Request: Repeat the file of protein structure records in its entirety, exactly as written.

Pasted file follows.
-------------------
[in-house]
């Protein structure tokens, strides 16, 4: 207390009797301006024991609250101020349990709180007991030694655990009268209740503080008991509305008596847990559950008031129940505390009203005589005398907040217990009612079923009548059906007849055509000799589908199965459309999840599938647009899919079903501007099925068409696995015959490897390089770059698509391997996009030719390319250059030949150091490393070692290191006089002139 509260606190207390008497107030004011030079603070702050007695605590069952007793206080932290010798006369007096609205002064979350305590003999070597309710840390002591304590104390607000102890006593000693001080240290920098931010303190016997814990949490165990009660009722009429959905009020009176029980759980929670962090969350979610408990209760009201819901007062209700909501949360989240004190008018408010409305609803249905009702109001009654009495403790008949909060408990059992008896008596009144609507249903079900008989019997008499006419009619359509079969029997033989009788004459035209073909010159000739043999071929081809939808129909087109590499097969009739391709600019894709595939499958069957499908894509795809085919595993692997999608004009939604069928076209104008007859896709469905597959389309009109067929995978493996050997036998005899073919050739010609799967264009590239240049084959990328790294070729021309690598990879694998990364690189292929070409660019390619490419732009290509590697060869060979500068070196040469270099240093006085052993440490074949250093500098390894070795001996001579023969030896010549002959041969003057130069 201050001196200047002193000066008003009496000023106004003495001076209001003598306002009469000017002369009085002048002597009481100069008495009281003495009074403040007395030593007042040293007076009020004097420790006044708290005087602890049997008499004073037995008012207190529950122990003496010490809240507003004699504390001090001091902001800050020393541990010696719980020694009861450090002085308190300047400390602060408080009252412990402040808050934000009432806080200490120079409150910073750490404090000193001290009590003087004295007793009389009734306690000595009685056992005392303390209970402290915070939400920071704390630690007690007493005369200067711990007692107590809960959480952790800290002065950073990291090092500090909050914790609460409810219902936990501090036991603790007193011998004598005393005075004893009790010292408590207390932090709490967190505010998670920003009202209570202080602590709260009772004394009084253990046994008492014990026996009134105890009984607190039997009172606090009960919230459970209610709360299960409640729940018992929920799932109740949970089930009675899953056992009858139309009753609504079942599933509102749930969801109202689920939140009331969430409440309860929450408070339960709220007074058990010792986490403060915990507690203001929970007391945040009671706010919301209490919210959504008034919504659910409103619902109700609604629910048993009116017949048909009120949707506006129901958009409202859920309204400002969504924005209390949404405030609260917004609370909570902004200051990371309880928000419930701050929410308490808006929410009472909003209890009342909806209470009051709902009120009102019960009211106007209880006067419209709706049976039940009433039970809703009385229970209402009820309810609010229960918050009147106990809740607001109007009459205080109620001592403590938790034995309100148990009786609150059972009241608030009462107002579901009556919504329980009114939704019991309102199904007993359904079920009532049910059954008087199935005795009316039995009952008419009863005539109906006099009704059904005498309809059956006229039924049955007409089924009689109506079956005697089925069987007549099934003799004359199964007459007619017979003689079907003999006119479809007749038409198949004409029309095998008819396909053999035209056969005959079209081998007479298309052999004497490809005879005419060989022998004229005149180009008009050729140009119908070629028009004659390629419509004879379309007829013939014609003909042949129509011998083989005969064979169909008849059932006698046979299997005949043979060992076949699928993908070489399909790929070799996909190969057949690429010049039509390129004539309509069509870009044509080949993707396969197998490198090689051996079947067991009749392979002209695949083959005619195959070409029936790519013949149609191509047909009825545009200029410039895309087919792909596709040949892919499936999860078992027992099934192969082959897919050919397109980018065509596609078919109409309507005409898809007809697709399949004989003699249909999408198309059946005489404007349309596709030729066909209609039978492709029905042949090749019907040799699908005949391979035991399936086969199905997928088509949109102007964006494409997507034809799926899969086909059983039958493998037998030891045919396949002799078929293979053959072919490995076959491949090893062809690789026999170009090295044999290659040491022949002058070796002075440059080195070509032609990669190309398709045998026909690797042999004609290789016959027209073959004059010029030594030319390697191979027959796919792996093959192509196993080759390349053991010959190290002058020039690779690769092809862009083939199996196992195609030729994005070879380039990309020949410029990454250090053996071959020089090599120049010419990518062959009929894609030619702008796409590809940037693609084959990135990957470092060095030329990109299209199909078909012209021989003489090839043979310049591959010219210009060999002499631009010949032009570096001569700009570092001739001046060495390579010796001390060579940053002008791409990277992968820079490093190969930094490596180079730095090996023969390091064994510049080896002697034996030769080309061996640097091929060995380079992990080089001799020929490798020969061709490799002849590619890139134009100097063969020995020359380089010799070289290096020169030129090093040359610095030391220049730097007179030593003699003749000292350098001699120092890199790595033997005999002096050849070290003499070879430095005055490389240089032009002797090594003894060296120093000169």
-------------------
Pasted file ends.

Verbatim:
[in-house]
């Protein structure tokens, strides 16, 4: 207390009797301006024991609250101020349990709180007991030694655990009268209740503080008991509305008596847990559950008031129940505390009203005589005398907040217990009612079923009548059906007849055509000799589908199965459309999840599938647009899919079903501007099925068409696995015959490897390089770059698509391997996009030719390319250059030949150091490393070692290191006089002139 509260606190207390008497107030004011030079603070702050007695605590069952007793206080932290010798006369007096609205002064979350305590003999070597309710840390002591304590104390607000102890006593000693001080240290920098931010303190016997814990949490165990009660009722009429959905009020009176029980759980929670962090969350979610408990209760009201819901007062209700909501949360989240004190008018408010409305609803249905009702109001009654009495403790008949909060408990059992008896008596009144609507249903079900008989019997008499006419009619359509079969029997033989009788004459035209073909010159000739043999071929081809939808129909087109590499097969009739391709600019894709595939499958069957499908894509795809085919595993692997999608004009939604069928076209104008007859896709469905597959389309009109067929995978493996050997036998005899073919050739010609799967264009590239240049084959990328790294070729021309690598990879694998990364690189292929070409660019390619490419732009290509590697060869060979500068070196040469270099240093006085052993440490074949250093500098390894070795001996001579023969030896010549002959041969003057130069 201050001196200047002193000066008003009496000023106004003495001076209001003598306002009469000017002369009085002048002597009481100069008495009281003495009074403040007395030593007042040293007076009020004097420790006044708290005087602890049997008499004073037995008012207190529950122990003496010490809240507003004699504390001090001091902001800050020393541990010696719980020694009861450090002085308190300047400390602060408080009252412990402040808050934000009432806080200490120079409150910073750490404090000193001290009590003087004295007793009389009734306690000595009685056992005392303390209970402290915070939400920071704390630690007690007493005369200067711990007692107590809960959480952790800290002065950073990291090092500090909050914790609460409810219902936990501090036991603790007193011998004598005393005075004893009790010292408590207390932090709490967190505010998670920003009202209570202080602590709260009772004394009084253990046994008492014990026996009134105890009984607190039997009172606090009960919230459970209610709360299960409640729940018992929920799932109740949970089930009675899953056992009858139309009753609504079942599933509102749930969801109202689920939140009331969430409440309860929450408070339960709220007074058990010792986490403060915990507690203001929970007391945040009671706010919301209490919210959504008034919504659910409103619902109700609604629910048993009116017949048909009120949707506006129901958009409202859920309204400002969504924005209390949404405030609260917004609370909570902004200051990371309880928000419930701050929410308490808006929410009472909003209890009342909806209470009051709902009120009102019960009211106007209880006067419209709706049976039940009433039970809703009385229970209402009820309810609010229960918050009147106990809740607001109007009459205080109620001592403590938790034995309100148990009786609150059972009241608030009462107002579901009556919504329980009114939704019991309102199904007993359904079920009532049910059954008087199935005795009316039995009952008419009863005539109906006099009704059904005498309809059956006229039924049955007409089924009689109506079956005697089925069987007549099934003799004359199964007459007619017979003689079907003999006119479809007749038409198949004409029309095998008819396909053999035209056969005959079209081998007479298309052999004497490809005879005419060989022998004229005149180009008009050729140009119908070629028009004659390629419509004879379309007829013939014609003909042949129509011998083989005969064979169909008849059932006698046979299997005949043979060992076949699928993908070489399909790929070799996909190969057949690429010049039509390129004539309509069509870009044509080949993707396969197998490198090689051996079947067991009749392979002209695949083959005619195959070409029936790519013949149609191509047909009825545009200029410039895309087919792909596709040949892919499936999860078992027992099934192969082959897919050919397109980018065509596609078919109409309507005409898809007809697709399949004989003699249909999408198309059946005489404007349309596709030729066909209609039978492709029905042949090749019907040799699908005949391979035991399936086969199905997928088509949109102007964006494409997507034809799926899969086909059983039958493998037998030891045919396949002799078929293979053959072919490995076959491949090893062809690789026999170009090295044999290659040491022949002058070796002075440059080195070509032609990669190309398709045998026909690797042999004609290789016959027209073959004059010029030594030319390697191979027959796919792996093959192509196993080759390349053991010959190290002058020039690779690769092809862009083939199996196992195609030729994005070879380039990309020949410029990454250090053996071959020089090599120049010419990518062959009929894609030619702008796409590809940037693609084959990135990957470092060095030329990109299209199909078909012209021989003489090839043979310049591959010219210009060999002499631009010949032009570096001569700009570092001739001046060495390579010796001390060579940053002008791409990277992968820079490093190969930094490596180079730095090996023969390091064994510049080896002697034996030769080309061996640097091929060995380079992990080089001799020929490798020969061709490799002849590619890139134009100097063969020995020359380089010799070289290096020169030129090093040359610095030391220049730097007179030593003699003749000292350098001699120092890199790595033997005999002096050849070290003499070879430095005055490389240089032009002797090594003894060296120093000169």